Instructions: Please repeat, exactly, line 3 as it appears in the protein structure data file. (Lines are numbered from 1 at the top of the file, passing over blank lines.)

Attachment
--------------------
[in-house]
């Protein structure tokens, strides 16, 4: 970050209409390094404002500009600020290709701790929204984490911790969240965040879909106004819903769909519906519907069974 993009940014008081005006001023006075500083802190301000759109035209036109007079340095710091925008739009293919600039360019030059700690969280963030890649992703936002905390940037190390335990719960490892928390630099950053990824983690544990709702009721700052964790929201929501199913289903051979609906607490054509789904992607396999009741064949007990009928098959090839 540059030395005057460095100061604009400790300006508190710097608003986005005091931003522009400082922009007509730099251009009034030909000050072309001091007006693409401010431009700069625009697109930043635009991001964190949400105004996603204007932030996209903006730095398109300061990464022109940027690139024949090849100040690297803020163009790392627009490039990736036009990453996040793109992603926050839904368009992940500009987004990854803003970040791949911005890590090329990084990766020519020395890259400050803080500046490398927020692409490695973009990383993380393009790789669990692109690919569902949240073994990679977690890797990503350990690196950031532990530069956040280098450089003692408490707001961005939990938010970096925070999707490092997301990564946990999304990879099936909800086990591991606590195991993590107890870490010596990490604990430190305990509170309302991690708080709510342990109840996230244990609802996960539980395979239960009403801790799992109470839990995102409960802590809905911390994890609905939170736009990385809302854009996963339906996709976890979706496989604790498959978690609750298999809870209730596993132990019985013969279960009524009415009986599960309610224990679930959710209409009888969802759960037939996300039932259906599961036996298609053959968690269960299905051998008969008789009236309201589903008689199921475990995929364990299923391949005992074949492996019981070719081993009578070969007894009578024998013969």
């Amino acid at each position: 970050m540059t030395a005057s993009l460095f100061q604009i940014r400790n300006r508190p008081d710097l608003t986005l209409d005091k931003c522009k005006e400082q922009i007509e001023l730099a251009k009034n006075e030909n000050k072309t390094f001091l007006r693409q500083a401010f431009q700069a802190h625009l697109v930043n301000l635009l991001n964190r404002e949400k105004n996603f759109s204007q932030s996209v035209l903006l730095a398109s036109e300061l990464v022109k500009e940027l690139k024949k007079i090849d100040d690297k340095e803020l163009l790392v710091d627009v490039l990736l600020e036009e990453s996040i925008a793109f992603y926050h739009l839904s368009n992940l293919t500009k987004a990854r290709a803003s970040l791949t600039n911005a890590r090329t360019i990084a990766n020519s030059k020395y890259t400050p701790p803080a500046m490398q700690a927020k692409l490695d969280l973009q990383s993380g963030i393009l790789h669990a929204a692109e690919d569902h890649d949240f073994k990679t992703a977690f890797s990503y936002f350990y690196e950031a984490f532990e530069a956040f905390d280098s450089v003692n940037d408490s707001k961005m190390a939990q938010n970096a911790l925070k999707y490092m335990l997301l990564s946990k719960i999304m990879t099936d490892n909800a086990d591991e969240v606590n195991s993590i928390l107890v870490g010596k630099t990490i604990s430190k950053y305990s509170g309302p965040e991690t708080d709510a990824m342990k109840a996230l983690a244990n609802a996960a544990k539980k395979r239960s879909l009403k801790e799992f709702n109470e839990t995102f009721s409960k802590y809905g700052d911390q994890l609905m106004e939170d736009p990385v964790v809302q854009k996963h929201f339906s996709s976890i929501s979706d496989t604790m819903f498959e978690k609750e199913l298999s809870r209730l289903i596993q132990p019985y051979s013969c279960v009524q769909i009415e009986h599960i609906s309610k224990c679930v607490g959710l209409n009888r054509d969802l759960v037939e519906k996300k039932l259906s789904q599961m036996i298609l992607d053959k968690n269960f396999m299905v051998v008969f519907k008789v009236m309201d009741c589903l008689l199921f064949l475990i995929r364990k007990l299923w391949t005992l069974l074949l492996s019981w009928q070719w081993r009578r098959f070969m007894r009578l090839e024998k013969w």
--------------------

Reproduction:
């Amino acid at each position: 970050m540059t030395a005057s993009l460095f100061q604009i940014r400790n300006r508190p008081d710097l608003t986005l209409d005091k931003c522009k005006e400082q922009i007509e001023l730099a251009k009034n006075e030909n000050k072309t390094f001091l007006r693409q500083a401010f431009q700069a802190h625009l697109v930043n301000l635009l991001n964190r404002e949400k105004n996603f759109s204007q932030s996209v035209l903006l730095a398109s036109e300061l990464v022109k500009e940027l690139k024949k007079i090849d100040d690297k340095e803020l163009l790392v710091d627009v490039l990736l600020e036009e990453s996040i925008a793109f992603y926050h739009l839904s368009n992940l293919t500009k987004a990854r290709a803003s970040l791949t600039n911005a890590r090329t360019i990084a990766n020519s030059k020395y890259t400050p701790p803080a500046m490398q700690a927020k692409l490695d969280l973009q990383s993380g963030i393009l790789h669990a929204a692109e690919d569902h890649d949240f073994k990679t992703a977690f890797s990503y936002f350990y690196e950031a984490f532990e530069a956040f905390d280098s450089v003692n940037d408490s707001k961005m190390a939990q938010n970096a911790l925070k999707y490092m335990l997301l990564s946990k719960i999304m990879t099936d490892n909800a086990d591991e969240v606590n195991s993590i928390l107890v870490g010596k630099t990490i604990s430190k950053y305990s509170g309302p965040e991690t708080d709510a990824m342990k109840a996230l983690a244990n609802a996960a544990k539980k395979r239960s879909l009403k801790e799992f709702n109470e839990t995102f009721s409960k802590y809905g700052d911390q994890l609905m106004e939170d736009p990385v964790v809302q854009k996963h929201f339906s996709s976890i929501s979706d496989t604790m819903f498959e978690k609750e199913l298999s809870r209730l289903i596993q132990p019985y051979s013969c279960v009524q769909i009415e009986h599960i609906s309610k224990c679930v607490g959710l209409n009888r054509d969802l759960v037939e519906k996300k039932l259906s789904q599961m036996i298609l992607d053959k968690n269960f396999m299905v051998v008969f519907k008789v009236m309201d009741c589903l008689l199921f064949l475990i995929r364990k007990l299923w391949t005992l069974l074949l492996s019981w009928q070719w081993r009578r098959f070969m007894r009578l090839e024998k013969w």